- Photographs. Hang on to any photos you took of injuries and wounds sustained from the abuse, such as bruises, scrapes, and the like. Make sure you check for timestamps to document the abuse as accurately and convincingly as possible.
- Any police reports. If you or a witness called the police department at any point during abuse, be sure to obtain copies of these to show the court.
- Pictures of weapons or damage caused by your abuser. Consider keeping photos of objects your abuser may have used to harm you. While firearms are common, other household items are frequently used as weapons also, such as hair dryers or household appliances. Do your best to reflect and recall any relevant objects used against you. Hang on to any photographs of damage as well (such as holes punched in the wall, shattered objects, broken windows, etc.).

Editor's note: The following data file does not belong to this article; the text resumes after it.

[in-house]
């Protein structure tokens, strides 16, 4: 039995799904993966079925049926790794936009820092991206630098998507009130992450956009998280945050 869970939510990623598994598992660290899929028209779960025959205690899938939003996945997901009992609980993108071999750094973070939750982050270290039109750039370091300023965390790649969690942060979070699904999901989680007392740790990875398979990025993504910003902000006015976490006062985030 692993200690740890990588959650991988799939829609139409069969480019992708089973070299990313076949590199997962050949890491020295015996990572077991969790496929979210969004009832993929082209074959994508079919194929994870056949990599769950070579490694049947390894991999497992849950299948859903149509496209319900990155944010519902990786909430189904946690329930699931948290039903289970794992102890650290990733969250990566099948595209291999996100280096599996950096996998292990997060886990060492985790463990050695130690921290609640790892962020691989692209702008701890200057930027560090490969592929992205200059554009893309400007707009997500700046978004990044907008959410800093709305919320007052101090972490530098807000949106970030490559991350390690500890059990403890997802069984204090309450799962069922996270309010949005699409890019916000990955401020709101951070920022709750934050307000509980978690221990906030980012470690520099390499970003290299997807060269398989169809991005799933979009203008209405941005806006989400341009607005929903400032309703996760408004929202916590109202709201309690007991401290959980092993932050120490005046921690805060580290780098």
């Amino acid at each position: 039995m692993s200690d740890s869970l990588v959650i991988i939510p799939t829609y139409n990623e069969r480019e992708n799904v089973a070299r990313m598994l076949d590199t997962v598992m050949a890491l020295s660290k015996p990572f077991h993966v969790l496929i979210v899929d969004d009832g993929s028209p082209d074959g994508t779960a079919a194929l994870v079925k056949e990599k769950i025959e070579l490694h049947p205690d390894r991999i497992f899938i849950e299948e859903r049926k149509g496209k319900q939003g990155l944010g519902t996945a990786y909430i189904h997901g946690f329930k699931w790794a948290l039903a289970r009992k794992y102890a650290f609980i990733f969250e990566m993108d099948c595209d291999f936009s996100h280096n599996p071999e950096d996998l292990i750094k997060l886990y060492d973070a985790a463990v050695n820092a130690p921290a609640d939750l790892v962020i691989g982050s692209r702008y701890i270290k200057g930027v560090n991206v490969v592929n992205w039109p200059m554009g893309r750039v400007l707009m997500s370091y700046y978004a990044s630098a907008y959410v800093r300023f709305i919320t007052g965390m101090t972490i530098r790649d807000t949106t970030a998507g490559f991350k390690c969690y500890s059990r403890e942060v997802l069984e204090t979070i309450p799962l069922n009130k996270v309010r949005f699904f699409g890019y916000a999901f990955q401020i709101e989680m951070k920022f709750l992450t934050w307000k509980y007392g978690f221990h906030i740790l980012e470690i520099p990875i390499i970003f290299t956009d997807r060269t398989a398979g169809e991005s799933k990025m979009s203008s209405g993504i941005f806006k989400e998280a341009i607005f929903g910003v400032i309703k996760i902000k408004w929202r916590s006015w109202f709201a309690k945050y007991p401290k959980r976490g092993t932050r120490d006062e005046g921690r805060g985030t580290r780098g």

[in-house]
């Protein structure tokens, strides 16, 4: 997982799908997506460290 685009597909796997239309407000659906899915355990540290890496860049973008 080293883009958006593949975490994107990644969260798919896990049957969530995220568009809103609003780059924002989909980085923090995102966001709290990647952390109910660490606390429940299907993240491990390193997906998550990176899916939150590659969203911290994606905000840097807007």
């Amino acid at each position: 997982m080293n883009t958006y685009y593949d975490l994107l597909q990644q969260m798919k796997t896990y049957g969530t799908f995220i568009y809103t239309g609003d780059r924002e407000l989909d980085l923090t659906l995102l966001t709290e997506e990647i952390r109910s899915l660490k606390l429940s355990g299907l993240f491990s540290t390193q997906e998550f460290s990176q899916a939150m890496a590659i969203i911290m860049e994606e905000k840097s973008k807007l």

Are you a victim of domestic violence? If you feel that you’re in danger, it’s crucial to take swift action to protect yourself from harm. Chat now with a trusted advocate or call The National Domestic Violence Hotline at 1-800-787-3224.
We Prioritize Your Safety
At Burch Shepard Family Law Group, we know how complex and emotionally devastating family law matters can be. Divorces are hard enough without the presence of domestic violence. If you have experienced injury, assault, or violence at the hands of your partner, you’re not alone.
It’s crucial to take immediate steps to protect yourself and your loved ones from further harm. Our team is here to help you prioritize your life, security, and future.
Are you a victim of domestic violence? Our experienced divorce attorneys are here to provide you with the protection and peace of mind you deserve. Call (949) 565-4158 to request a consultation today.